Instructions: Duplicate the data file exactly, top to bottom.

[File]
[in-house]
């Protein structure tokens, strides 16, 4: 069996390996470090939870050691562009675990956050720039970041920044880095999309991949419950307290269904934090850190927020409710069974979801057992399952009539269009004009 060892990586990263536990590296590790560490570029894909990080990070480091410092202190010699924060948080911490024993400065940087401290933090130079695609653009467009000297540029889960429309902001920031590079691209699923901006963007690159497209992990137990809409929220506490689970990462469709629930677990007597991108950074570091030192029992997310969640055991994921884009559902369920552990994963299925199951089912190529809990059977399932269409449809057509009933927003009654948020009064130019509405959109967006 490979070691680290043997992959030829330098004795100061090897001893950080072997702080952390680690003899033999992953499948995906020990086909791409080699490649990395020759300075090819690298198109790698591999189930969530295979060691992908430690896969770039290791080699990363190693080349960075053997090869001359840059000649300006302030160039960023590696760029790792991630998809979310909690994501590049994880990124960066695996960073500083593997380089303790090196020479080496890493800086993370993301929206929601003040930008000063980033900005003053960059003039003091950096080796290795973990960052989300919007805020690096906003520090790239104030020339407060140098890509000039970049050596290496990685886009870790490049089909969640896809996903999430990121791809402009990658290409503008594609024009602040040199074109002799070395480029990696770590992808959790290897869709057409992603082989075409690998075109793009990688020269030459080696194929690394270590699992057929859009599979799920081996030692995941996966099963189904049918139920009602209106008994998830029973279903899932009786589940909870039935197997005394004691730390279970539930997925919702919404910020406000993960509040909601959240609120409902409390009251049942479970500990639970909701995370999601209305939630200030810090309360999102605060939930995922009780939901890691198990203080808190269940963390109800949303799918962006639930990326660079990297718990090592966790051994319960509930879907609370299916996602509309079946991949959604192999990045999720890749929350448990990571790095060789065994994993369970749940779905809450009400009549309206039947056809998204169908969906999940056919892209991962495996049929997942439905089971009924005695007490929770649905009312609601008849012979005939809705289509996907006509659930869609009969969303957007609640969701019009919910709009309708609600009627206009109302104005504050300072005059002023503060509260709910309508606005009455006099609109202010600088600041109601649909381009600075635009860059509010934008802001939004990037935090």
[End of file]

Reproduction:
[in-house]
């Protein structure tokens, strides 16, 4: 069996390996470090939870050691562009675990956050720039970041920044880095999309991949419950307290269904934090850190927020409710069974979801057992399952009539269009004009 060892990586990263536990590296590790560490570029894909990080990070480091410092202190010699924060948080911490024993400065940087401290933090130079695609653009467009000297540029889960429309902001920031590079691209699923901006963007690159497209992990137990809409929220506490689970990462469709629930677990007597991108950074570091030192029992997310969640055991994921884009559902369920552990994963299925199951089912190529809990059977399932269409449809057509009933927003009654948020009064130019509405959109967006 490979070691680290043997992959030829330098004795100061090897001893950080072997702080952390680690003899033999992953499948995906020990086909791409080699490649990395020759300075090819690298198109790698591999189930969530295979060691992908430690896969770039290791080699990363190693080349960075053997090869001359840059000649300006302030160039960023590696760029790792991630998809979310909690994501590049994880990124960066695996960073500083593997380089303790090196020479080496890493800086993370993301929206929601003040930008000063980033900005003053960059003039003091950096080796290795973990960052989300919007805020690096906003520090790239104030020339407060140098890509000039970049050596290496990685886009870790490049089909969640896809996903999430990121791809402009990658290409503008594609024009602040040199074109002799070395480029990696770590992808959790290897869709057409992603082989075409690998075109793009990688020269030459080696194929690394270590699992057929859009599979799920081996030692995941996966099963189904049918139920009602209106008994998830029973279903899932009786589940909870039935197997005394004691730390279970539930997925919702919404910020406000993960509040909601959240609120409902409390009251049942479970500990639970909701995370999601209305939630200030810090309360999102605060939930995922009780939901890691198990203080808190269940963390109800949303799918962006639930990326660079990297718990090592966790051994319960509930879907609370299916996602509309079946991949959604192999990045999720890749929350448990990571790095060789065994994993369970749940779905809450009400009549309206039947056809998204169908969906999940056919892209991962495996049929997942439905089971009924005695007490929770649905009312609601008849012979005939809705289509996907006509659930869609009969969303957007609640969701019009919910709009309708609600009627206009109302104005504050300072005059002023503060509260709910309508606005009455006099609109202010600088600041109601649909381009600075635009860059509010934008802001939004990037935090």